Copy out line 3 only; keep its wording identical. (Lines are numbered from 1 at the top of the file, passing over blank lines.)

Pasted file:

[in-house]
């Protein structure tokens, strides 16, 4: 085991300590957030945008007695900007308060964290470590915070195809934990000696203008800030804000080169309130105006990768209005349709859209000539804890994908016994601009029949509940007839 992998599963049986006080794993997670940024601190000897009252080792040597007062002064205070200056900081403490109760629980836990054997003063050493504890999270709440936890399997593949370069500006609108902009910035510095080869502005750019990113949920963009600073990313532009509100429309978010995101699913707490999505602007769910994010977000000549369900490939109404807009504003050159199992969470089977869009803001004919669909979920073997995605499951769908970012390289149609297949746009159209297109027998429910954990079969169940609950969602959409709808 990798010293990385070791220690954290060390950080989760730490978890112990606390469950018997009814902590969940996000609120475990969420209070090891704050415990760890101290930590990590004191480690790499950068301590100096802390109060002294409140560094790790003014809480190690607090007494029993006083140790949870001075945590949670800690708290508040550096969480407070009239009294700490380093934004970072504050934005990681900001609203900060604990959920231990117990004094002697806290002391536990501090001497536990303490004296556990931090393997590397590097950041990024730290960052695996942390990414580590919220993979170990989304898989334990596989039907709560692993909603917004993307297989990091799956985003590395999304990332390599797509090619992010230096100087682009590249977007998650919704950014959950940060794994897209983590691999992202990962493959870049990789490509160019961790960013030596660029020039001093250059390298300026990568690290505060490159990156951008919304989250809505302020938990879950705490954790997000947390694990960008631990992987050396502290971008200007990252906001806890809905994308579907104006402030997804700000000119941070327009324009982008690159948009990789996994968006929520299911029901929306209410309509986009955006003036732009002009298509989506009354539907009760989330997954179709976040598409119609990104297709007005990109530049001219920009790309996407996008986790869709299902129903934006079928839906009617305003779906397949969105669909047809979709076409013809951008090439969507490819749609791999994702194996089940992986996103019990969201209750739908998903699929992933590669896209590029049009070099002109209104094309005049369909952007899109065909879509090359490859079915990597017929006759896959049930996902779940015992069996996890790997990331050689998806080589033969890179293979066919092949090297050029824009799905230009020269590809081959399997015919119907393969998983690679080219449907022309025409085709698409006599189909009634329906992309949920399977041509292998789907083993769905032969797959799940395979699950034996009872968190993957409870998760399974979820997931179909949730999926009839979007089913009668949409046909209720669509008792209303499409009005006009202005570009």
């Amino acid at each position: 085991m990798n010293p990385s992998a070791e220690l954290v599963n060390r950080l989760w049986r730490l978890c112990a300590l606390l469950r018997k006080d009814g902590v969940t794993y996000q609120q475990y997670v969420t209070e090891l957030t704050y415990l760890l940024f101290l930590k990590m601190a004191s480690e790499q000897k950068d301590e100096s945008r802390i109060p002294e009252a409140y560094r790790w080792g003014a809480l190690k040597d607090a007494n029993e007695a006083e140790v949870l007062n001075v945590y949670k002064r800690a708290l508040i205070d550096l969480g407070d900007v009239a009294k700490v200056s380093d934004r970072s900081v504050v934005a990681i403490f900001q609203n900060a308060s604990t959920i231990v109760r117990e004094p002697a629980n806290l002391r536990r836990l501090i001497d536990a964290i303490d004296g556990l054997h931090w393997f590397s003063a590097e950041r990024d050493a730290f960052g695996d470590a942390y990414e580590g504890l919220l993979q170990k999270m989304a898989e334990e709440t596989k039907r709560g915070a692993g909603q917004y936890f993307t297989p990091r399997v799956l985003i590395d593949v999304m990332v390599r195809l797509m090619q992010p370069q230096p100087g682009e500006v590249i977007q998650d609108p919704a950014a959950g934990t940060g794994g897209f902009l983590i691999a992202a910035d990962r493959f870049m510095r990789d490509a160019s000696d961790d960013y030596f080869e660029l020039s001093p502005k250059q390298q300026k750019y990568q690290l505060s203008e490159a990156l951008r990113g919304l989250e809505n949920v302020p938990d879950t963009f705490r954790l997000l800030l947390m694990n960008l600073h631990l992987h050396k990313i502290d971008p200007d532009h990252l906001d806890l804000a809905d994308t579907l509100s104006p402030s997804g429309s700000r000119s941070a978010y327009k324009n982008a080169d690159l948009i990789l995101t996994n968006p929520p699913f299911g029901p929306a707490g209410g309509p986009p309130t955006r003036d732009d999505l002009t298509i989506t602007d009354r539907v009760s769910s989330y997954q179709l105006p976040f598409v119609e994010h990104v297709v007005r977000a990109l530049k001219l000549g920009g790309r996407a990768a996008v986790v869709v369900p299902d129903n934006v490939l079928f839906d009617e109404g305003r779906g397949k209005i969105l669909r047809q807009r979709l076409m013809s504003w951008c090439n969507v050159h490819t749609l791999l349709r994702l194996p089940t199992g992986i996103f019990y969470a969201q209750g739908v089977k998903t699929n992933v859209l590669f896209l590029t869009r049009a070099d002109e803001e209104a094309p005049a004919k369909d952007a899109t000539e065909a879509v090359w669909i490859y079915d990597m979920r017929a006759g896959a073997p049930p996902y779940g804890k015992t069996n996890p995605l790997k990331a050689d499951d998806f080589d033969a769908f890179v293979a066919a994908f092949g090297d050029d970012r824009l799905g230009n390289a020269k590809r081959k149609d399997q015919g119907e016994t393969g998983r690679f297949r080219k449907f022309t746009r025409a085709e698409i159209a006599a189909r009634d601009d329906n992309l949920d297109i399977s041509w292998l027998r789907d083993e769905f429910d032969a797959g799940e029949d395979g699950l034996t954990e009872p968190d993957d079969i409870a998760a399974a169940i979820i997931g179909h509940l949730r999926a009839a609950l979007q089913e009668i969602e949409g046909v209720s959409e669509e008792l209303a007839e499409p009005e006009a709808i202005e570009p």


């Amino acid at each position: 085991m990798n010293p990385s992998a070791e220690l954290v599963n060390r950080l989760w049986r730490l978890c112990a300590l606390l469950r018997k006080d009814g902590v969940t794993y996000q609120q475990y997670v969420t209070e090891l957030t704050y415990l760890l940024f101290l930590k990590m601190a004191s480690e790499q000897k950068d301590e100096s945008r802390i109060p002294e009252a409140y560094r790790w080792g003014a809480l190690k040597d607090a007494n029993e007695a006083e140790v949870l007062n001075v945590y949670k002064r800690a708290l508040i205070d550096l969480g407070d900007v009239a009294k700490v200056s380093d934004r970072s900081v504050v934005a990681i403490f900001q609203n900060a308060s604990t959920i231990v109760r117990e004094p002697a629980n806290l002391r536990r836990l501090i001497d536990a964290i303490d004296g556990l054997h931090w393997f590397s003063a590097e950041r990024d050493a730290f960052g695996d470590a942390y990414e580590g504890l919220l993979q170990k999270m989304a898989e334990e709440t596989k039907r709560g915070a692993g909603q917004y936890f993307t297989p990091r399997v799956l985003i590395d593949v999304m990332v390599r195809l797509m090619q992010p370069q230096p100087g682009e500006v590249i977007q998650d609108p919704a950014a959950g934990t940060g794994g897209f902009l983590i691999a992202a910035d990962r493959f870049m510095r990789d490509a160019s000696d961790d960013y030596f080869e660029l020039s001093p502005k250059q390298q300026k750019y990568q690290l505060s203008e490159a990156l951008r990113g919304l989250e809505n949920v302020p938990d879950t963009f705490r954790l997000l800030l947390m694990n960008l600073h631990l992987h050396k990313i502290d971008p200007d532009h990252l906001d806890l804000a809905d994308t579907l509100s104006p402030s997804g429309s700000r000119s941070a978010y327009k324009n982008a080169d690159l948009i990789l995101t996994n968006p929520p699913f299911g029901p929306a707490g209410g309509p986009p309130t955006r003036d732009d999505l002009t298509i989506t602007d009354r539907v009760s769910s989330y997954q179709l105006p976040f598409v119609e994010h990104v297709v007005r977000a990109l530049k001219l000549g920009g790309r996407a990768a996008v986790v869709v369900p299902d129903n934006v490939l079928f839906d009617e109404g305003r779906g397949k209005i969105l669909r047809q807009r979709l076409m013809s504003w951008c090439n969507v050159h490819t749609l791999l349709r994702l194996p089940t199992g992986i996103f019990y969470a969201q209750g739908v089977k998903t699929n992933v859209l590669f896209l590029t869009r049009a070099d002109e803001e209104a094309p005049a004919k369909d952007a899109t000539e065909a879509v090359w669909i490859y079915d990597m979920r017929a006759g896959a073997p049930p996902y779940g804890k015992t069996n996890p995605l790997k990331a050689d499951d998806f080589d033969a769908f890179v293979a066919a994908f092949g090297d050029d970012r824009l799905g230009n390289a020269k590809r081959k149609d399997q015919g119907e016994t393969g998983r690679f297949r080219k449907f022309t746009r025409a085709e698409i159209a006599a189909r009634d601009d329906n992309l949920d297109i399977s041509w292998l027998r789907d083993e769905f429910d032969a797959g799940e029949d395979g699950l034996t954990e009872p968190d993957d079969i409870a998760a399974a169940i979820i997931g179909h509940l949730r999926a009839a609950l979007q089913e009668i969602e949409g046909v209720s959409e669509e008792l209303a007839e499409p009005e006009a709808i202005e570009p």